by Laurie A. Saltzgiver, Esquire
In Leicht v. Leicht, 164 A.3d 1246 (2017) The Superior Court upheld the findings of Judge Menges of the York County Court of Common Pleas. This case involved a couple who were both age 50 at the time of their divorce master’s hearing. They had been married for 18 years prior to their separation and had 3 children who were all adults. Husband was employed in a manufacturing facility during the marriage and he earned approximately $44,000 per year. Wife worked as a Licensed Practical Nurse during the marriage, however, following the parties’ separation, she suffered from a number of mental and physical illnesses and conditions. Wife was receiving disability benefits at the time of the master’s hearing.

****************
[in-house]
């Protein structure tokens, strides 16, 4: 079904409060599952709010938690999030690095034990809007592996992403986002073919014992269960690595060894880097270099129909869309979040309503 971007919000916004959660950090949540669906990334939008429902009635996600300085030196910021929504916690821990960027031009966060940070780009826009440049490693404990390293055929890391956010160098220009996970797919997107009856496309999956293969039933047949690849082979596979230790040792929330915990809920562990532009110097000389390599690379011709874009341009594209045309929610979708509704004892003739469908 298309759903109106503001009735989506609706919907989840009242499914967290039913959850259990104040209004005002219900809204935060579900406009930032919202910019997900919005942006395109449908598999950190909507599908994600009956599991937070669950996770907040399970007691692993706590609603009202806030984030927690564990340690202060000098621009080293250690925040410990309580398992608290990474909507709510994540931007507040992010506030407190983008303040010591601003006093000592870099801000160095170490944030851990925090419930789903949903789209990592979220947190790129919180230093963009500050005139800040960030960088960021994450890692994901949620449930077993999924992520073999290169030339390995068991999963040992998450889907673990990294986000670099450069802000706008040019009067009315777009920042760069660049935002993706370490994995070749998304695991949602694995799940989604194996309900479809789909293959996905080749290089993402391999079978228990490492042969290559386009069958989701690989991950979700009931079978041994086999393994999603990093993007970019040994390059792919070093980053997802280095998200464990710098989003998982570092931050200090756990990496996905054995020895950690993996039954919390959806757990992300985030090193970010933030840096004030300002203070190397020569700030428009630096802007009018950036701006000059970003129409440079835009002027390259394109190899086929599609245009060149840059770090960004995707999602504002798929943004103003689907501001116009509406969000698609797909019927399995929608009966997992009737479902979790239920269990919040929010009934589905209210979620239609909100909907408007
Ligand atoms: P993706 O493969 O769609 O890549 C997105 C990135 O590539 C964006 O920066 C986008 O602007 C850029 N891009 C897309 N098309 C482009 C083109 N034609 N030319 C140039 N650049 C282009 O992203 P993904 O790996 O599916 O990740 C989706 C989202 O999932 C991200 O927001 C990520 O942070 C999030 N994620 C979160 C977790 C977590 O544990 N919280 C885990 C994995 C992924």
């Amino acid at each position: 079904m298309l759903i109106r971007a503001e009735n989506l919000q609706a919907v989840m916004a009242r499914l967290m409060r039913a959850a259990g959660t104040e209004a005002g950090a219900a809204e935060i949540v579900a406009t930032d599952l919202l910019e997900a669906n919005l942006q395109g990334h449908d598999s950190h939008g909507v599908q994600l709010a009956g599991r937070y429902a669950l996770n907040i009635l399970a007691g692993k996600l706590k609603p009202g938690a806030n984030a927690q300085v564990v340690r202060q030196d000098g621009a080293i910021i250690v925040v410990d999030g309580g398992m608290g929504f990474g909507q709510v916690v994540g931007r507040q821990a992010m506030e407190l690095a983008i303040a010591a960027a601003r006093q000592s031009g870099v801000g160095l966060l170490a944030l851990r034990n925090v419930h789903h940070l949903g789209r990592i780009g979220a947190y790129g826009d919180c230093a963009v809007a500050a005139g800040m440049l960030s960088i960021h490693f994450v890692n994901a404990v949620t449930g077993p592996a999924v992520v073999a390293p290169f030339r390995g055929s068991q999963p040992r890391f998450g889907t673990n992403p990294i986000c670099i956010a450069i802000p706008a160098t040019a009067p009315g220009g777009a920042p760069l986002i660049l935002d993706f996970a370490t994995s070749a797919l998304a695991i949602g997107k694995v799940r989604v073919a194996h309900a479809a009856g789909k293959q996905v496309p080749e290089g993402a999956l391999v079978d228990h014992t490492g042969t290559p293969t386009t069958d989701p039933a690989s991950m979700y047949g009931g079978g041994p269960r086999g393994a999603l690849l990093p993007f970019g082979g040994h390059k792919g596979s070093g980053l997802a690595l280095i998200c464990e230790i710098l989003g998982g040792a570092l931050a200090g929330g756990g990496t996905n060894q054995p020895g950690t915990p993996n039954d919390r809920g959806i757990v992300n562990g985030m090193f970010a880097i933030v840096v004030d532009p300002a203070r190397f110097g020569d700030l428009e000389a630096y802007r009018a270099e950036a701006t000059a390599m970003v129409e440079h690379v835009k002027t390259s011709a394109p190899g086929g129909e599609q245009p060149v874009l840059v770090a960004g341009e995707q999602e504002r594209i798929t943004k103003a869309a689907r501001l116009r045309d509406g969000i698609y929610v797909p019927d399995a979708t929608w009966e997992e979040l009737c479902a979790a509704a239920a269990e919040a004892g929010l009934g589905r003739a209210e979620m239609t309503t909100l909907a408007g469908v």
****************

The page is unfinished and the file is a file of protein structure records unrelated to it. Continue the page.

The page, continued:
There was minimal marital property to be distributed by the divorce master, and neither party made a claim of marital misconduct in the proceedings. The divorce master determined that wife had no earning capacity and he ordered husband to pay alimony to wife for approximately 1 year. Wife filed exceptions to the Divorce Master’s report and Judge Menges, in ruling on the exceptions, entered an order requiring husband to pay alimony to wife for an indefinite period of time. Husband appealed this Order to the Superior Court. In his appeal, Husband claimed that the award of alimony to Wife was inappropriate because Wife would be entitled to additional government benefits, if she applied for them. The Superior Court agreed with the trial court and found that social welfare benefits are “a last resort, not a first one”, and found that according to prior case law, “alimony should be determined without regard to whether the dependent spouse would be entitled to public assistance or other social welfare benefits.” The Superior Court inferred that, pursuant to the Divorce Code, Wife’s financial welfare was Husband’s responsibility and thereafter, social welfare benefits could be utilized to subsidize Wife’s other resources.